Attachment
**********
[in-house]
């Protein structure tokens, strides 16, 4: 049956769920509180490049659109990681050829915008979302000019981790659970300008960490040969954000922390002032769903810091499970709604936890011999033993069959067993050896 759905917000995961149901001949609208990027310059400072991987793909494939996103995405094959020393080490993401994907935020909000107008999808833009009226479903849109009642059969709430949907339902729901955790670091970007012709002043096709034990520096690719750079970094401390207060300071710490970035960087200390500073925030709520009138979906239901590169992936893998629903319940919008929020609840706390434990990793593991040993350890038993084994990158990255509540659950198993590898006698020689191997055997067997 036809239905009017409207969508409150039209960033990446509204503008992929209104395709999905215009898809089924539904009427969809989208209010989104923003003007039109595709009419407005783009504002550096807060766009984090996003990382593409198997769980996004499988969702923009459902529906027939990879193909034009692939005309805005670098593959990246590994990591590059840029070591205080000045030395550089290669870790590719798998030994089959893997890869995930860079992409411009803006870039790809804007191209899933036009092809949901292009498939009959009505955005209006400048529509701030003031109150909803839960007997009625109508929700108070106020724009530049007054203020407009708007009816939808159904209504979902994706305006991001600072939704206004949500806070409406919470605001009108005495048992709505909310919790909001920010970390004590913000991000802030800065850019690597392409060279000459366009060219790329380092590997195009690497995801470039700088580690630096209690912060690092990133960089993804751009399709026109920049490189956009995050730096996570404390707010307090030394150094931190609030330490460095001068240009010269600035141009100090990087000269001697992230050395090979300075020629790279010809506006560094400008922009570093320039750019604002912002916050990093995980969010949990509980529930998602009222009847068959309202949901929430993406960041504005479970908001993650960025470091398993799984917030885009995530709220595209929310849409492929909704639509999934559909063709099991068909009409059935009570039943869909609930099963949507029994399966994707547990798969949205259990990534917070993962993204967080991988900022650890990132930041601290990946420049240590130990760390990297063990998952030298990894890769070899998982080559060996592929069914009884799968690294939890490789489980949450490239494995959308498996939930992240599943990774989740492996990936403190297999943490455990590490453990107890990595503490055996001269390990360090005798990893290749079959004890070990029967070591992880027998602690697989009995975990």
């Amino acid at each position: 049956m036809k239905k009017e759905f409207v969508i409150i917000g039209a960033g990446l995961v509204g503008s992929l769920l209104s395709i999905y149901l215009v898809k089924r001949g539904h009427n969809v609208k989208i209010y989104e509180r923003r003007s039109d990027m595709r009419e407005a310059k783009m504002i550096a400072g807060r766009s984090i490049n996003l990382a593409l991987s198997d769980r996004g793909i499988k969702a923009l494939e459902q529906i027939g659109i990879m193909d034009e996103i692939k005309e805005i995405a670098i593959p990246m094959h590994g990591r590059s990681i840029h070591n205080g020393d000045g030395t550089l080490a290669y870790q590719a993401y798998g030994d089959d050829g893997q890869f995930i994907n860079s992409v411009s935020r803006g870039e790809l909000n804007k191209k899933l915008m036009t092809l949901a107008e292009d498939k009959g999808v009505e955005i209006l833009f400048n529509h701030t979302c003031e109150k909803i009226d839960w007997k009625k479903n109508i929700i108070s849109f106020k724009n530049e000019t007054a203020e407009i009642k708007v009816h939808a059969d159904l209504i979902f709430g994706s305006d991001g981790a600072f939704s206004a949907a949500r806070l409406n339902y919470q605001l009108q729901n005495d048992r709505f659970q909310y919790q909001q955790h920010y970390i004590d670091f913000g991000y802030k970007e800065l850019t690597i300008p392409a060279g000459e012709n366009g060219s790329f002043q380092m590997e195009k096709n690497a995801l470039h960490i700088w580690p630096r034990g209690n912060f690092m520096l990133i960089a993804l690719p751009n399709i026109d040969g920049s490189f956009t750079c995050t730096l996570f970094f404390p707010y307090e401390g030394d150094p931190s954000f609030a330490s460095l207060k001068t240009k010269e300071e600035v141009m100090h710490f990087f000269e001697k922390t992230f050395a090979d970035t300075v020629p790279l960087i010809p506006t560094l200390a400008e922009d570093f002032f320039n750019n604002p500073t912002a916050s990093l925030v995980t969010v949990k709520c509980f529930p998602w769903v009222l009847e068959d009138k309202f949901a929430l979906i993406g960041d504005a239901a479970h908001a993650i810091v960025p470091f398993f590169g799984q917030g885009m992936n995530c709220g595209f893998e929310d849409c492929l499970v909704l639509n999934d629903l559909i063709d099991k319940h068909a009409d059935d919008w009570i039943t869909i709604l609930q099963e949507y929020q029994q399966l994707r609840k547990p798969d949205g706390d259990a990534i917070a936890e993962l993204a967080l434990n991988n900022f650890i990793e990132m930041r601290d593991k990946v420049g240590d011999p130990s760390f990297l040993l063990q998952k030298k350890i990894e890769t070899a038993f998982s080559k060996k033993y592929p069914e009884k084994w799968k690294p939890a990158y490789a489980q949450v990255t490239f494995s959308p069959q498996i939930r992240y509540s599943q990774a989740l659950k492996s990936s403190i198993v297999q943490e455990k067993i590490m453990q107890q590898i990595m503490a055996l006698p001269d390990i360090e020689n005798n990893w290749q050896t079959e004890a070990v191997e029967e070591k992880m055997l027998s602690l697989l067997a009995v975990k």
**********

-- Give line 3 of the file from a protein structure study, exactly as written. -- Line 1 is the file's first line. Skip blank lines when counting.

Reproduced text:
């Amino acid at each position: 049956m036809k239905k009017e759905f409207v969508i409150i917000g039209a960033g990446l995961v509204g503008s992929l769920l209104s395709i999905y149901l215009v898809k089924r001949g539904h009427n969809v609208k989208i209010y989104e509180r923003r003007s039109d990027m595709r009419e407005a310059k783009m504002i550096a400072g807060r766009s984090i490049n996003l990382a593409l991987s198997d769980r996004g793909i499988k969702a923009l494939e459902q529906i027939g659109i990879m193909d034009e996103i692939k005309e805005i995405a670098i593959p990246m094959h590994g990591r590059s990681i840029h070591n205080g020393d000045g030395t550089l080490a290669y870790q590719a993401y798998g030994d089959d050829g893997q890869f995930i994907n860079s992409v411009s935020r803006g870039e790809l909000n804007k191209k899933l915008m036009t092809l949901a107008e292009d498939k009959g999808v009505e955005i209006l833009f400048n529509h701030t979302c003031e109150k909803i009226d839960w007997k009625k479903n109508i929700i108070s849109f106020k724009n530049e000019t007054a203020e407009i009642k708007v009816h939808a059969d159904l209504i979902f709430g994706s305006d991001g981790a600072f939704s206004a949907a949500r806070l409406n339902y919470q605001l009108q729901n005495d048992r709505f659970q909310y919790q909001q955790h920010y970390i004590d670091f913000g991000y802030k970007e800065l850019t690597i300008p392409a060279g000459e012709n366009g060219s790329f002043q380092m590997e195009k096709n690497a995801l470039h960490i700088w580690p630096r034990g209690n912060f690092m520096l990133i960089a993804l690719p751009n399709i026109d040969g920049s490189f956009t750079c995050t730096l996570f970094f404390p707010y307090e401390g030394d150094p931190s954000f609030a330490s460095l207060k001068t240009k010269e300071e600035v141009m100090h710490f990087f000269e001697k922390t992230f050395a090979d970035t300075v020629p790279l960087i010809p506006t560094l200390a400008e922009d570093f002032f320039n750019n604002p500073t912002a916050s990093l925030v995980t969010v949990k709520c509980f529930p998602w769903v009222l009847e068959d009138k309202f949901a929430l979906i993406g960041d504005a239901a479970h908001a993650i810091v960025p470091f398993f590169g799984q917030g885009m992936n995530c709220g595209f893998e929310d849409c492929l499970v909704l639509n999934d629903l559909i063709d099991k319940h068909a009409d059935d919008w009570i039943t869909i709604l609930q099963e949507y929020q029994q399966l994707r609840k547990p798969d949205g706390d259990a990534i917070a936890e993962l993204a967080l434990n991988n900022f650890i990793e990132m930041r601290d593991k990946v420049g240590d011999p130990s760390f990297l040993l063990q998952k030298k350890i990894e890769t070899a038993f998982s080559k060996k033993y592929p069914e009884k084994w799968k690294p939890a990158y490789a489980q949450v990255t490239f494995s959308p069959q498996i939930r992240y509540s599943q990774a989740l659950k492996s990936s403190i198993v297999q943490e455990k067993i590490m453990q107890q590898i990595m503490a055996l006698p001269d390990i360090e020689n005798n990893w290749q050896t079959e004890a070990v191997e029967e070591k992880m055997l027998s602690l697989l067997a009995v975990k």